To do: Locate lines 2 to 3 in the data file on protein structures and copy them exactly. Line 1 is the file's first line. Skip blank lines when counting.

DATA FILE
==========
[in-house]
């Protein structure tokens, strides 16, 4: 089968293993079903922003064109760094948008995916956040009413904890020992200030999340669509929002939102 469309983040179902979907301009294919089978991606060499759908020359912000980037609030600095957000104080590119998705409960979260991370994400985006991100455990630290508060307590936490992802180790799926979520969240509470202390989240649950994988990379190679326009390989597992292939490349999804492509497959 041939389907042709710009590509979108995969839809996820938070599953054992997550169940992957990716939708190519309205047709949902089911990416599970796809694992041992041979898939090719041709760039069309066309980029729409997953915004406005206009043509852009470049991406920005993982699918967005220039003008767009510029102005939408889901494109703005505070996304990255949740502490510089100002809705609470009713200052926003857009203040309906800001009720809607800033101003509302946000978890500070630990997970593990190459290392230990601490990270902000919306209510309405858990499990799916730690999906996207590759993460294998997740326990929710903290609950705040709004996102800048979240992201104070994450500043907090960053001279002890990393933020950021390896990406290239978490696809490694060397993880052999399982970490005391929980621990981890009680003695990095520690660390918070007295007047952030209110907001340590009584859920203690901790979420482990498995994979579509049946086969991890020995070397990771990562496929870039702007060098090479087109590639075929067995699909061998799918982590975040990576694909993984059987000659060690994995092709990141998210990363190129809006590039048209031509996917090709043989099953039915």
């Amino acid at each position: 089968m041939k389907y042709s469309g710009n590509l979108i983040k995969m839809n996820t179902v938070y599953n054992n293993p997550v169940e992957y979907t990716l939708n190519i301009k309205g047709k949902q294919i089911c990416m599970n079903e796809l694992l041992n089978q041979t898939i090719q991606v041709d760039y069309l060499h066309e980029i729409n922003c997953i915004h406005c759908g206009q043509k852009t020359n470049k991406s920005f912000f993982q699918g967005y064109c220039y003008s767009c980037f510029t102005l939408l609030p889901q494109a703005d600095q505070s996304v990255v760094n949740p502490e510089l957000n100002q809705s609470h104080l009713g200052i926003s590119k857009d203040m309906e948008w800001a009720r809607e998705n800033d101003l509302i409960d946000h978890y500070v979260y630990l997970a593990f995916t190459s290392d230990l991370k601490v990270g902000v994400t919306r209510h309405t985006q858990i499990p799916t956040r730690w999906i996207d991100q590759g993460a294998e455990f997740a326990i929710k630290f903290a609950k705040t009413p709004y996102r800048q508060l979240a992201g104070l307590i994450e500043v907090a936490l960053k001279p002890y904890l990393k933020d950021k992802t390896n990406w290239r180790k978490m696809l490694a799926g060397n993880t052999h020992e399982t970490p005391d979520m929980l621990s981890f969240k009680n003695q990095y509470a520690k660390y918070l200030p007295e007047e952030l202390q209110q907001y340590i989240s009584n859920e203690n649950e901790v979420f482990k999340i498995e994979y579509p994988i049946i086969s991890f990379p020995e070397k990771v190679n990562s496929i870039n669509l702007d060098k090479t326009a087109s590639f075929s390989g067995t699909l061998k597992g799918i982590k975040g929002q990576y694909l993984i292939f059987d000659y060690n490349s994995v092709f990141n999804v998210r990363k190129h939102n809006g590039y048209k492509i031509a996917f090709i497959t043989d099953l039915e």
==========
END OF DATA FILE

């Protein structure tokens, strides 16, 4: 089968293993079903922003064109760094948008995916956040009413904890020992200030999340669509929002939102 469309983040179902979907301009294919089978991606060499759908020359912000980037609030600095957000104080590119998705409960979260991370994400985006991100455990630290508060307590936490992802180790799926979520969240509470202390989240649950994988990379190679326009390989597992292939490349999804492509497959 041939389907042709710009590509979108995969839809996820938070599953054992997550169940992957990716939708190519309205047709949902089911990416599970796809694992041992041979898939090719041709760039069309066309980029729409997953915004406005206009043509852009470049991406920005993982699918967005220039003008767009510029102005939408889901494109703005505070996304990255949740502490510089100002809705609470009713200052926003857009203040309906800001009720809607800033101003509302946000978890500070630990997970593990190459290392230990601490990270902000919306209510309405858990499990799916730690999906996207590759993460294998997740326990929710903290609950705040709004996102800048979240992201104070994450500043907090960053001279002890990393933020950021390896990406290239978490696809490694060397993880052999399982970490005391929980621990981890009680003695990095520690660390918070007295007047952030209110907001340590009584859920203690901790979420482990498995994979579509049946086969991890020995070397990771990562496929870039702007060098090479087109590639075929067995699909061998799918982590975040990576694909993984059987000659060690994995092709990141998210990363190129809006590039048209031509996917090709043989099953039915």
């Amino acid at each position: 089968m041939k389907y042709s469309g710009n590509l979108i983040k995969m839809n996820t179902v938070y599953n054992n293993p997550v169940e992957y979907t990716l939708n190519i301009k309205g047709k949902q294919i089911c990416m599970n079903e796809l694992l041992n089978q041979t898939i090719q991606v041709d760039y069309l060499h066309e980029i729409n922003c997953i915004h406005c759908g206009q043509k852009t020359n470049k991406s920005f912000f993982q699918g967005y064109c220039y003008s767009c980037f510029t102005l939408l609030p889901q494109a703005d600095q505070s996304v990255v760094n949740p502490e510089l957000n100002q809705s609470h104080l009713g200052i926003s590119k857009d203040m309906e948008w800001a009720r809607e998705n800033d101003l509302i409960d946000h978890y500070v979260y630990l997970a593990f995916t190459s290392d230990l991370k601490v990270g902000v994400t919306r209510h309405t985006q858990i499990p799916t956040r730690w999906i996207d991100q590759g993460a294998e455990f997740a326990i929710k630290f903290a609950k705040t009413p709004y996102r800048q508060l979240a992201g104070l307590i994450e500043v907090a936490l960053k001279p002890y904890l990393k933020d950021k992802t390896n990406w290239r180790k978490m696809l490694a799926g060397n993880t052999h020992e399982t970490p005391d979520m929980l621990s981890f969240k009680n003695q990095y509470a520690k660390y918070l200030p007295e007047e952030l202390q209110q907001y340590i989240s009584n859920e203690n649950e901790v979420f482990k999340i498995e994979y579509p994988i049946i086969s991890f990379p020995e070397k990771v190679n990562s496929i870039n669509l702007d060098k090479t326009a087109s590639f075929s390989g067995t699909l061998k597992g799918i982590k975040g929002q990576y694909l993984i292939f059987d000659y060690n490349s994995v092709f990141n999804v998210r990363k190129h939102n809006g590039y048209k492509i031509a996917f090709i497959t043989d099953l039915e």